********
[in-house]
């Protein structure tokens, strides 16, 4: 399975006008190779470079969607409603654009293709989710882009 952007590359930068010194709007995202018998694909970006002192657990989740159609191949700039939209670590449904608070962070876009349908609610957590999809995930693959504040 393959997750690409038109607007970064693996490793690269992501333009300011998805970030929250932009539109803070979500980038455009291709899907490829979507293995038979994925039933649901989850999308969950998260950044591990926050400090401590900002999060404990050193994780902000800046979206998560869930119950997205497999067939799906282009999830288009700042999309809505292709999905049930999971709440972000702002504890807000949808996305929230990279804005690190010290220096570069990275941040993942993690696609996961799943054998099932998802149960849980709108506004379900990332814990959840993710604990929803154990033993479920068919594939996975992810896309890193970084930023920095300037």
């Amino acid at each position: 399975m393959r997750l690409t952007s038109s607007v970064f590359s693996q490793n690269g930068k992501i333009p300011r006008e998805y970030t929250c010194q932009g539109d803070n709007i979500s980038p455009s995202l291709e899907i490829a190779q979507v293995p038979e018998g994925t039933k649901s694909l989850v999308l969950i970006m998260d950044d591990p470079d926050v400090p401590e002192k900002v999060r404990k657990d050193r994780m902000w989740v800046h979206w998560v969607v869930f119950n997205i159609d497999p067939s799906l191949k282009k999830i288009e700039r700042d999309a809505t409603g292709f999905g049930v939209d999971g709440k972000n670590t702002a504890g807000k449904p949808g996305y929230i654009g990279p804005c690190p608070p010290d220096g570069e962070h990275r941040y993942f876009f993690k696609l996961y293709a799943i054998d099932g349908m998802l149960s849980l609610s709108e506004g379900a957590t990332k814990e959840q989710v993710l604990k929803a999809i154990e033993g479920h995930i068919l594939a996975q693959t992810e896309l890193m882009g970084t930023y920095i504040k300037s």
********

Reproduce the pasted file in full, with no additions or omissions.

[in-house]
């Protein structure tokens, strides 16, 4: 399975006008190779470079969607409603654009293709989710882009 952007590359930068010194709007995202018998694909970006002192657990989740159609191949700039939209670590449904608070962070876009349908609610957590999809995930693959504040 393959997750690409038109607007970064693996490793690269992501333009300011998805970030929250932009539109803070979500980038455009291709899907490829979507293995038979994925039933649901989850999308969950998260950044591990926050400090401590900002999060404990050193994780902000800046979206998560869930119950997205497999067939799906282009999830288009700042999309809505292709999905049930999971709440972000702002504890807000949808996305929230990279804005690190010290220096570069990275941040993942993690696609996961799943054998099932998802149960849980709108506004379900990332814990959840993710604990929803154990033993479920068919594939996975992810896309890193970084930023920095300037």
């Amino acid at each position: 399975m393959r997750l690409t952007s038109s607007v970064f590359s693996q490793n690269g930068k992501i333009p300011r006008e998805y970030t929250c010194q932009g539109d803070n709007i979500s980038p455009s995202l291709e899907i490829a190779q979507v293995p038979e018998g994925t039933k649901s694909l989850v999308l969950i970006m998260d950044d591990p470079d926050v400090p401590e002192k900002v999060r404990k657990d050193r994780m902000w989740v800046h979206w998560v969607v869930f119950n997205i159609d497999p067939s799906l191949k282009k999830i288009e700039r700042d999309a809505t409603g292709f999905g049930v939209d999971g709440k972000n670590t702002a504890g807000k449904p949808g996305y929230i654009g990279p804005c690190p608070p010290d220096g570069e962070h990275r941040y993942f876009f993690k696609l996961y293709a799943i054998d099932g349908m998802l149960s849980l609610s709108e506004g379900a957590t990332k814990e959840q989710v993710l604990k929803a999809i154990e033993g479920h995930i068919l594939a996975q693959t992810e896309l890193m882009g970084t930023y920095i504040k300037s």